Since 1999, New York-based filmmakers Van and Casey Neistat have created more than 200 short films, including one that brought them national attention. Their obsessive need to create finally payed off when HBO purchased their show, The Neistat Brothers, back in 2008. Now, it’s finally on air. The eight-episode series is a window onto the esoteric Neistat existence, which the brothers capture on seemingly ancient camcorders, giving the episodes and endless home-movie aesthetic. Memorable scenes include smuggling maple syrup into Amsterdam and Van meeting his biological father for the first time. Casey Neistat talks about getting boners, idolizing his brother, and the biggest failure in the history of the Netherlands.
When did the Neistat series begin? And what exactly sparked the idea for a series tailored for television? In 2007, Tom Scott, who used to own Nantucket Nectars, came to Van and I. He had worked with us on a couple of projects in the past and wanted to do something bigger. We didn’t know what the future project was but we finally came up with The Neistat Brothers series.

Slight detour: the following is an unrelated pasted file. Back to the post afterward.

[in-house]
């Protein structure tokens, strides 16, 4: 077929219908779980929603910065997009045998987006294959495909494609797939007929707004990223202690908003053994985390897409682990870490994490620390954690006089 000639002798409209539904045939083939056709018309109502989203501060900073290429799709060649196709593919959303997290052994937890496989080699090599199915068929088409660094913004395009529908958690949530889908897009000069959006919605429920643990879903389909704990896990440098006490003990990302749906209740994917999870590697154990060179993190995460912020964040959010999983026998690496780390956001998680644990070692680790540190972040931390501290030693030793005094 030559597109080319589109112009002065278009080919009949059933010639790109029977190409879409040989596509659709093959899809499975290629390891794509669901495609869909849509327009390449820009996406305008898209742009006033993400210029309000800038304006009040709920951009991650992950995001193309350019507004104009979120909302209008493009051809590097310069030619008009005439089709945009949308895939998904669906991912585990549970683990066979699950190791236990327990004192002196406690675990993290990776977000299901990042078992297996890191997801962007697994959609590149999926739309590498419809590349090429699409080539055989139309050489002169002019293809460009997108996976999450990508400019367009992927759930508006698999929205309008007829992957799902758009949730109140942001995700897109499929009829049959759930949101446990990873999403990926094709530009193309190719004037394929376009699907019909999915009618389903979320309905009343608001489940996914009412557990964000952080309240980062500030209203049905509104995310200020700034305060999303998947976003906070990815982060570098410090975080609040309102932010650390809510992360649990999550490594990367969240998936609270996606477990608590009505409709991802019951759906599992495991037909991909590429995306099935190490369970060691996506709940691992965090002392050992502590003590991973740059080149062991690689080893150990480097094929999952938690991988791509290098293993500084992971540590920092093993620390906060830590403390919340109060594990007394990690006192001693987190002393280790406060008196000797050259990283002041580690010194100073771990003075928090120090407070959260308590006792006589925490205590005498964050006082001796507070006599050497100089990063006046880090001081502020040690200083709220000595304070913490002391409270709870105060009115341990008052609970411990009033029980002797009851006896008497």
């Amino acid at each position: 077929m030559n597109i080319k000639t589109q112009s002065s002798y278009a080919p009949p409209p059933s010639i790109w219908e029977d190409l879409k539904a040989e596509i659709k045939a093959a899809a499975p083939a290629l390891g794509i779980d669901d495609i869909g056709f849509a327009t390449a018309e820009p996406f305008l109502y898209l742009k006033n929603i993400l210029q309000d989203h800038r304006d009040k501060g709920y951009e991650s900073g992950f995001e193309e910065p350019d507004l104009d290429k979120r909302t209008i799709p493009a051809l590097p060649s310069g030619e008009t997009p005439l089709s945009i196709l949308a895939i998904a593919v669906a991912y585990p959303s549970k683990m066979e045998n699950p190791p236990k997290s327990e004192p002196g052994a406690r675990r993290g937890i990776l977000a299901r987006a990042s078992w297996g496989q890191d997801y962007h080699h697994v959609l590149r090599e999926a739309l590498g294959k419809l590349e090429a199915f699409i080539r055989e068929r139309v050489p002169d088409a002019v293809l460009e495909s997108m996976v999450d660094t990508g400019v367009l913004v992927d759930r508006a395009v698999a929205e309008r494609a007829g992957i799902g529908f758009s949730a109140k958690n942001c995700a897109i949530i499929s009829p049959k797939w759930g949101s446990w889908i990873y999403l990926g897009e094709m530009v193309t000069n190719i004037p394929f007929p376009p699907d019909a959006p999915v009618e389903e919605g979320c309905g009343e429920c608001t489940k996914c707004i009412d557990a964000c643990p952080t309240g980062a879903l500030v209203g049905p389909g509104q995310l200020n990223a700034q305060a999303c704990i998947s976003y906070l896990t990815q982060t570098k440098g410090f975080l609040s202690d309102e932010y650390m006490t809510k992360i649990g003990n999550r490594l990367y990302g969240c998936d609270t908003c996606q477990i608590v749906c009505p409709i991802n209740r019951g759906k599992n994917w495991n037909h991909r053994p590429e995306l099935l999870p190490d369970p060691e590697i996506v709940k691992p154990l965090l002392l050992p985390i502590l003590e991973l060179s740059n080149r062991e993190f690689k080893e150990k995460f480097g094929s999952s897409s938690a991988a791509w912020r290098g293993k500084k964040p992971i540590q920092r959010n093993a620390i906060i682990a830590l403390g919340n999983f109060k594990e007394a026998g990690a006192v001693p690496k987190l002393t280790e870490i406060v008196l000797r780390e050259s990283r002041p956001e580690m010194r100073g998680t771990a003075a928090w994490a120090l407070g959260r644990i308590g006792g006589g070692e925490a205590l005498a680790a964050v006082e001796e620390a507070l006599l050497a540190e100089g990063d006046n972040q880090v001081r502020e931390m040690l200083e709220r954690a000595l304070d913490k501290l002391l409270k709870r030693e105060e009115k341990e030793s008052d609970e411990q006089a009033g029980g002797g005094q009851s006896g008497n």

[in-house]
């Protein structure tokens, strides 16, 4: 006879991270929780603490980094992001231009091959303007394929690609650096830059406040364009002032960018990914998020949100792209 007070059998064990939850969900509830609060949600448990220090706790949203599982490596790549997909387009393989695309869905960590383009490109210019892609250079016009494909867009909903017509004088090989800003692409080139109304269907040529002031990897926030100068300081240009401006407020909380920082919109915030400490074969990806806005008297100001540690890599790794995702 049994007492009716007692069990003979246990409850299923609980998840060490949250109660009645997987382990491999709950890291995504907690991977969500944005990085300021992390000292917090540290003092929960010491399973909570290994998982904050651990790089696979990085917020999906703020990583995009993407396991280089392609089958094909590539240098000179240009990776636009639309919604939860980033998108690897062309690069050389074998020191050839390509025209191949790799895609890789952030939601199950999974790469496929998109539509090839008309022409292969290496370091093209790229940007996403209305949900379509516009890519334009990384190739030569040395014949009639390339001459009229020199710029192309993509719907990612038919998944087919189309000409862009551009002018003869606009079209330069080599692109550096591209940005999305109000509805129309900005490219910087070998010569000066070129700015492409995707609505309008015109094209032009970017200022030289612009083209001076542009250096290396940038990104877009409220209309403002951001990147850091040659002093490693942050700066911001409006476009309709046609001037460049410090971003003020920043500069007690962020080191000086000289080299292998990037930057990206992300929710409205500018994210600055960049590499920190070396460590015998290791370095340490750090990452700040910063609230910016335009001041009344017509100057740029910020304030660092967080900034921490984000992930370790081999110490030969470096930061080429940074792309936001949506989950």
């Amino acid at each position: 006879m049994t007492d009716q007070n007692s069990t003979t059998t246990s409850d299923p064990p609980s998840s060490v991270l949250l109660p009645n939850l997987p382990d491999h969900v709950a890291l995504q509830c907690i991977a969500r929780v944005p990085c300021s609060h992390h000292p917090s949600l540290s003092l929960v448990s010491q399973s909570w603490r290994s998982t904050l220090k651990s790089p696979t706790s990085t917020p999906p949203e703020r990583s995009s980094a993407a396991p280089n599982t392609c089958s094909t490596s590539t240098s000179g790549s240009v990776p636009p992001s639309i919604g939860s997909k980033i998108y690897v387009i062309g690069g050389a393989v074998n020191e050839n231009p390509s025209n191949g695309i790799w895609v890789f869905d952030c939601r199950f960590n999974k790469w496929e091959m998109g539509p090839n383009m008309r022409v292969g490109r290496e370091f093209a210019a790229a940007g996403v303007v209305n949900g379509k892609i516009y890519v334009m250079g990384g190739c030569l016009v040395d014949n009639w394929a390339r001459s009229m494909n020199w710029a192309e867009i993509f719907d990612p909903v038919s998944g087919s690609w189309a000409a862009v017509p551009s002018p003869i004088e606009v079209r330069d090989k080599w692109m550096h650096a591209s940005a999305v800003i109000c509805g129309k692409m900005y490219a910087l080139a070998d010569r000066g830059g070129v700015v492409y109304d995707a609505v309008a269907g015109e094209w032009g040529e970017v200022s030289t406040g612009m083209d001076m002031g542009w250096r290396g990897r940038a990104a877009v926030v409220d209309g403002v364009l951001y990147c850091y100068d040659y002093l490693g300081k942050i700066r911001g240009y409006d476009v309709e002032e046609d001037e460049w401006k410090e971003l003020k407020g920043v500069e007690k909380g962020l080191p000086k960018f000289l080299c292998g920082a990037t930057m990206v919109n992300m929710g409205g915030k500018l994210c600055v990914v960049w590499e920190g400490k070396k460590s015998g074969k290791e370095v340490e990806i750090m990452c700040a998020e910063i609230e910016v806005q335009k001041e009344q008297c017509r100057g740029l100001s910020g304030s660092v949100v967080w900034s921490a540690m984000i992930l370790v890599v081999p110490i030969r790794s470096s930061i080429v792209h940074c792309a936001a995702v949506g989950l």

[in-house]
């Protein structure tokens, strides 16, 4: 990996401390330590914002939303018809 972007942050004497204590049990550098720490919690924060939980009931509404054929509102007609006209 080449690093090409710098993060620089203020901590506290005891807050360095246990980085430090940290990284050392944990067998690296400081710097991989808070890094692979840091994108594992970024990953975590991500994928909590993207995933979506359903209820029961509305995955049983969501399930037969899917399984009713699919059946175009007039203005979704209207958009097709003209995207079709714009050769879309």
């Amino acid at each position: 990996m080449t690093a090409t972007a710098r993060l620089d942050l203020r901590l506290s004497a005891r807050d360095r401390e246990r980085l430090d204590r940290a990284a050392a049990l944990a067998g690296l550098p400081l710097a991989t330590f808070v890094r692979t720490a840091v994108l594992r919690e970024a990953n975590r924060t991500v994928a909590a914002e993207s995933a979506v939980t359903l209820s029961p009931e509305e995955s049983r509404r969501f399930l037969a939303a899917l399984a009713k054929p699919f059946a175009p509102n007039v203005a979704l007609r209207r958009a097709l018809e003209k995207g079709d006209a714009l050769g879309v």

Are you afraid of becoming mainstream or do you welcome it? I embrace and have sought out mainstream my entire life. I’m afraid of being esoteric. I want to be pop! Success in art is measured in audience, not money. I think Avatar and Grand Theft Auto are the greatest triumphs in the art world and my generation.
In the second episode you challenge your assistant to smuggle a bottle of maple syrup into Amsterdam. Can you describe Amsterdam’s Stroop syrup? It’s 99.9% corn syrup and less than 0% food coloring. It is like a flaccid blob that does a backflip onto the greatest pancake in the universe. Stroop is the biggest failure in the history of the Netherlands The Nazis left, but Stroop still occupies Amsterdam.
You are six years younger than your brother. How does that affect your relationship? Six years is an interesting gap. When I’m in 6th grade trying to figure out how to have my voice not crack and getting boners, he is cool shit in high school. Six years is the perfect gap because it’s just far enough ahead that I idolized Van.
Who are your influences? I was a high school drop out and Van dropped out of college. It’s a lot like the Tarantino model, which was watch and watch and take from it what you like the most. Spike Jones is interesting. His ingenuity and craftiness is definitely inspiring.
You say you are not on a reality TV show. How would you describe your show model? We are storytellers. Reality gets distorted, but in our show nothing is false or contrived. There are certain things that have been recreated but we are not altering reality.